From Favelas to Townships: Mobile Use in Low-Income Populations

Posted by CorinneRamey on Jul 16, 2008

Mobile phone use is booming. There are close to 3.5 billion mobile phones in use, and mobile penetration rates are increasing quickly, especially in developing countries. This rise of mobile phone use by low-income and so-called 'base-of-the-pyramid' users raises a number of questions. Are low-income people using mobile technology in different ways than their higher-income counterparts? How can mobile phones be desiged and used in ways that are useful to these populations? Two new studies--one of favelas in Brazil and the other of a low-income township in South Africa--seek to answer these questions.

An article in Vodafone's Receiver magazine, "Cell phone use among low-income communities – an initial study of technology appropriation in the favelas of Brazil," looks at how low-income residents of Rio de Janiero's favelas (or slums) use mobile phones. The author, Adriana de Souza e Silva, conducted a study that involved interviews with the residents of three different favelas in Rio.

Brazil has both burgeoning income inequality and an increasing number of mobile phones -- current penetration rate is 63%. According to De Souza e Silva, about 10% of the Brazilian population earns 46% of the country’s income. Twenty percent of the population lives in favelas that often have no heat, water, or electricity. These favelas are oftened located right next to middle and higher-income neighborhood, creating unique social relationships and tensions.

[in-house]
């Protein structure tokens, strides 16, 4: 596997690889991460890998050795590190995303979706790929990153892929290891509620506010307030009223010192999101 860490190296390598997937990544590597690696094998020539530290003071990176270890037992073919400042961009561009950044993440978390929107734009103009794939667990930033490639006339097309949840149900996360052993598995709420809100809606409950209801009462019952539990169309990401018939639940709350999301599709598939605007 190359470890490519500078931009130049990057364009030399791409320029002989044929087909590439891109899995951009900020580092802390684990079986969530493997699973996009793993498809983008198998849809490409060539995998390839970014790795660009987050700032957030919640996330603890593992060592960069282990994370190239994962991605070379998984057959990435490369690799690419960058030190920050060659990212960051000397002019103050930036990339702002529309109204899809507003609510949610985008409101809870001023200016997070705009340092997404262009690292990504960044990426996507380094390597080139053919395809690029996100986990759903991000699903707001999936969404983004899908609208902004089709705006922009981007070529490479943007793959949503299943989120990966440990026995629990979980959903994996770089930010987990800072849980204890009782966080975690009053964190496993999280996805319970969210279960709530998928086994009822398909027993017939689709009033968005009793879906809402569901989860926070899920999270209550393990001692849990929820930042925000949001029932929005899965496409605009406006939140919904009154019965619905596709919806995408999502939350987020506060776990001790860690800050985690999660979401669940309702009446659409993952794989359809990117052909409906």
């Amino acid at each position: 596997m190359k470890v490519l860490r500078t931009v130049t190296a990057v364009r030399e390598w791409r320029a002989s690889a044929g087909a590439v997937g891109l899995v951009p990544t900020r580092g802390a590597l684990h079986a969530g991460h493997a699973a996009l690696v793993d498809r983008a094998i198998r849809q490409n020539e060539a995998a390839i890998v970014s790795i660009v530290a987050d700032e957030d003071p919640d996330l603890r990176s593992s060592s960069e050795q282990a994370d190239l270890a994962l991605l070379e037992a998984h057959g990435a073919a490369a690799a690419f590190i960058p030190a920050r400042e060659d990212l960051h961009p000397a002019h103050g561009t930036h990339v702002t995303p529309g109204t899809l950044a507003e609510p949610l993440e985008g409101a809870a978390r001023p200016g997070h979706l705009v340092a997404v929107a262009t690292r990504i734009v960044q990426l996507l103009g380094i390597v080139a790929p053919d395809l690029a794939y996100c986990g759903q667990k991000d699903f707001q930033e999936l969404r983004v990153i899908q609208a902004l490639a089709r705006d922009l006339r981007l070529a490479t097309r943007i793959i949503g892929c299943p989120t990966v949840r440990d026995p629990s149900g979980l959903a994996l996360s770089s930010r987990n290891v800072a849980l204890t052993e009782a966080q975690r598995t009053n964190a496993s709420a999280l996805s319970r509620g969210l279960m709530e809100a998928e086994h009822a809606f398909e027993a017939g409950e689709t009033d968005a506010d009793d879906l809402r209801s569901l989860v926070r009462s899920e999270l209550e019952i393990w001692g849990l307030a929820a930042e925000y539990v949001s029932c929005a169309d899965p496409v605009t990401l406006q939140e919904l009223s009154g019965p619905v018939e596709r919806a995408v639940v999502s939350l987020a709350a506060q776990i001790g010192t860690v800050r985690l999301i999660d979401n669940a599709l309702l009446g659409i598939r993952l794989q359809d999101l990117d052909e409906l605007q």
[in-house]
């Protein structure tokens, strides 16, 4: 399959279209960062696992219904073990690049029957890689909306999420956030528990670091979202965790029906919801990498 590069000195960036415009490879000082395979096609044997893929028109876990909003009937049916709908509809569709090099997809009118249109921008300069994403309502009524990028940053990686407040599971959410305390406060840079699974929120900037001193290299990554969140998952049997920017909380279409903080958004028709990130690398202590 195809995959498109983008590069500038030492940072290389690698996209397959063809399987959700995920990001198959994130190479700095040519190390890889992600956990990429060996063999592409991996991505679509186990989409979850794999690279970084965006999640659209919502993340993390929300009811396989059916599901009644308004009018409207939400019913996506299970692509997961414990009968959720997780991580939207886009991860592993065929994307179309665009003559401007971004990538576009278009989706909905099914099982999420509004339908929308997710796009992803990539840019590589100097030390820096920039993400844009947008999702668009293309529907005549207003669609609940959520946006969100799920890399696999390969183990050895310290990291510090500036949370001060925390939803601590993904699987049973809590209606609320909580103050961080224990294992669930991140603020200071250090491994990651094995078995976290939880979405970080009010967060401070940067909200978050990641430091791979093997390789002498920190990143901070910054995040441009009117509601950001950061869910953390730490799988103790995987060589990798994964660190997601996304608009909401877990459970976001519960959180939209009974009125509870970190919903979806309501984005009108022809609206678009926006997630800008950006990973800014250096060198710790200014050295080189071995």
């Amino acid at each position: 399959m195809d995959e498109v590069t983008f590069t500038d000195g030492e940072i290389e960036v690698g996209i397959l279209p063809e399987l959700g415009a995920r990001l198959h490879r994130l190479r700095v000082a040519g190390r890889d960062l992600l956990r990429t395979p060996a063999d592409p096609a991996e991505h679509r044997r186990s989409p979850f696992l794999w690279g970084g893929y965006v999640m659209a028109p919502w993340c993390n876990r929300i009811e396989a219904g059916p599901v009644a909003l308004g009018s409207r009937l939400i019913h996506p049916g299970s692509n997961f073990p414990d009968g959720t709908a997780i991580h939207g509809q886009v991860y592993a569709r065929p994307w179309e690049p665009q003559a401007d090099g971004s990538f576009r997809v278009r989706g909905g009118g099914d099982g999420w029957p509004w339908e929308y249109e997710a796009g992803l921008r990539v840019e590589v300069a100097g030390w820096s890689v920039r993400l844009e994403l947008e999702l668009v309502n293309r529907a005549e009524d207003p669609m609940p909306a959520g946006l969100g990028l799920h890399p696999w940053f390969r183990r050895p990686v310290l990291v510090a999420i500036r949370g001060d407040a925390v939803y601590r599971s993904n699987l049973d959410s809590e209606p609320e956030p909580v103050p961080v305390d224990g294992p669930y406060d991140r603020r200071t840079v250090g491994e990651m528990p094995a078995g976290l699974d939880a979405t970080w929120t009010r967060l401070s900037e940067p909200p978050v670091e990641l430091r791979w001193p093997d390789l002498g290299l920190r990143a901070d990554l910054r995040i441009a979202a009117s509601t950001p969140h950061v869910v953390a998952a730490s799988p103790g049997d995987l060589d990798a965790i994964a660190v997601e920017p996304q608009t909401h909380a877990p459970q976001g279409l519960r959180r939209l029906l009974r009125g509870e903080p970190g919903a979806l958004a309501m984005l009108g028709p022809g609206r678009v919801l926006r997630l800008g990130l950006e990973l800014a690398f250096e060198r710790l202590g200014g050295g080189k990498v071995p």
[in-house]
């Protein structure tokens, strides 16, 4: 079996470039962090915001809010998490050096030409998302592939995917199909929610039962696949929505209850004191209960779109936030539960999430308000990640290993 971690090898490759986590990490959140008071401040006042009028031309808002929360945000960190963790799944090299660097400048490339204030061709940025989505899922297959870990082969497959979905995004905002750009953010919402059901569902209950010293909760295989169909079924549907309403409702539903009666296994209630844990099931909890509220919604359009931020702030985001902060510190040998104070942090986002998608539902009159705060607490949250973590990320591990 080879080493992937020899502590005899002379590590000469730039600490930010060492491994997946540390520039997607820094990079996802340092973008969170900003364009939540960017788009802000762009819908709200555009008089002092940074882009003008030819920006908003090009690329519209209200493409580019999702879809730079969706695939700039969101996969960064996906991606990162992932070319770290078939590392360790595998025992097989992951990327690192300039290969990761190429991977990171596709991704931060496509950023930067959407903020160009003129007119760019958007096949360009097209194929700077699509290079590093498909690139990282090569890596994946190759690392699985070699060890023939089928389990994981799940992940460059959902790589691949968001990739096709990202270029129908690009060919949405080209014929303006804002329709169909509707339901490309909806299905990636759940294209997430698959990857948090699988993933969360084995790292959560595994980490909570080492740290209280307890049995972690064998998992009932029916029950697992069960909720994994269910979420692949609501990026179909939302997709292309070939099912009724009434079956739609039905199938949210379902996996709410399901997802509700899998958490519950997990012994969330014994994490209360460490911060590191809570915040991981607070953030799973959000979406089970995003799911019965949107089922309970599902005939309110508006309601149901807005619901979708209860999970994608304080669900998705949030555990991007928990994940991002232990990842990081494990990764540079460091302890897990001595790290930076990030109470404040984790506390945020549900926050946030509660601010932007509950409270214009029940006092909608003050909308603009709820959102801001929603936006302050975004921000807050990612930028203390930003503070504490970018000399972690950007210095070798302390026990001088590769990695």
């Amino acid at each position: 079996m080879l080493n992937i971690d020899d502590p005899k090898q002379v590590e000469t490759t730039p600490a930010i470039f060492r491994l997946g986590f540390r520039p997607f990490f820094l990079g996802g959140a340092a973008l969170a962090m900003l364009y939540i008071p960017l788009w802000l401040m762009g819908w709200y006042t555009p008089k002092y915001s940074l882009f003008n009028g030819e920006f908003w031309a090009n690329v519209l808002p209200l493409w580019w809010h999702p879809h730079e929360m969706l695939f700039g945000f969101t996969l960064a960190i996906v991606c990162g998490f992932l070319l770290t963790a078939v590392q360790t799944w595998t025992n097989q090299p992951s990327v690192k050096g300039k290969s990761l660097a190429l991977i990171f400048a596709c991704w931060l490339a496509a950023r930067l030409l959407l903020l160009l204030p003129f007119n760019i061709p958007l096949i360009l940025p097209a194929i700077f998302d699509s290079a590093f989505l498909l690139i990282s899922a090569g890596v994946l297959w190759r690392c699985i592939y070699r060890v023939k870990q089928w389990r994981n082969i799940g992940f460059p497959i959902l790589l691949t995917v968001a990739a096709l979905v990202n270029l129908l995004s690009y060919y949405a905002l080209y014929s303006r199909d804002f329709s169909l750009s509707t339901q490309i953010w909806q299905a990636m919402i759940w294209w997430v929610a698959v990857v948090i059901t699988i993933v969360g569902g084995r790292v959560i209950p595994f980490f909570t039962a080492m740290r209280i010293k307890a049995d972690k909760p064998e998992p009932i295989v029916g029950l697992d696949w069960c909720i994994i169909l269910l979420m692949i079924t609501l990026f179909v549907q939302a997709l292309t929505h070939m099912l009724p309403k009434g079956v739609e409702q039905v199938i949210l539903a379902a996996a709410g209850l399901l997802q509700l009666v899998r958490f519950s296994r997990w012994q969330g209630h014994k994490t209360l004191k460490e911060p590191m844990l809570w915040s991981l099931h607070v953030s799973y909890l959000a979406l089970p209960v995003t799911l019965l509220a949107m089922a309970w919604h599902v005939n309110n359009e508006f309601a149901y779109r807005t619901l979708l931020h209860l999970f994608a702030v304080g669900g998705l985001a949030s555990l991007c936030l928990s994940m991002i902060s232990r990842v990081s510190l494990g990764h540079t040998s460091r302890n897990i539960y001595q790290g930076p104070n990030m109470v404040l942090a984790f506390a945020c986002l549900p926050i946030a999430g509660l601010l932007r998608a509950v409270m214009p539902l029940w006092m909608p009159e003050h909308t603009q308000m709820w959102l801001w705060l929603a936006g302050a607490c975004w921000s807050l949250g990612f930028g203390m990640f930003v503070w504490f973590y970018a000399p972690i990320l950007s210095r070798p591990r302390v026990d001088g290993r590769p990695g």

In the study, De Souza e Silva sought to answer two questions:

* How does low-income individuals appropriate technology in their own particular ways, based on pricing policies and technology availability?
* What is the relationship between higher- and low-income population cell phone uses?

De Souza e Silva concludes that the favela dwellers use mobile phones in different ways than their higher-income neighbors. "We can see how these communities appropriate technology by changing its primary purpose," she writes. For example, favela dwellers use phones for safety in a different way than the adjacent communities. Silva writes,

However, instead of calling the police in case of an accident, they want to be able to call the favela before going back home to make sure the situation is safe there. In the favela drug lords might battle for territory, and shootings between them and the police occur. "Sometimes you are at school, and if there are shots being fired [in the favela], your mom calls and says: 'Do not come up'."

Because there are no landlines or pay phones in the favelas, they also replace this infrastructure of traditional telecommunication. According to De Souza e Silva, these mobile phones are often shared amongst families. She writes, "The typical image of a cell phone as a personal device does not always apply."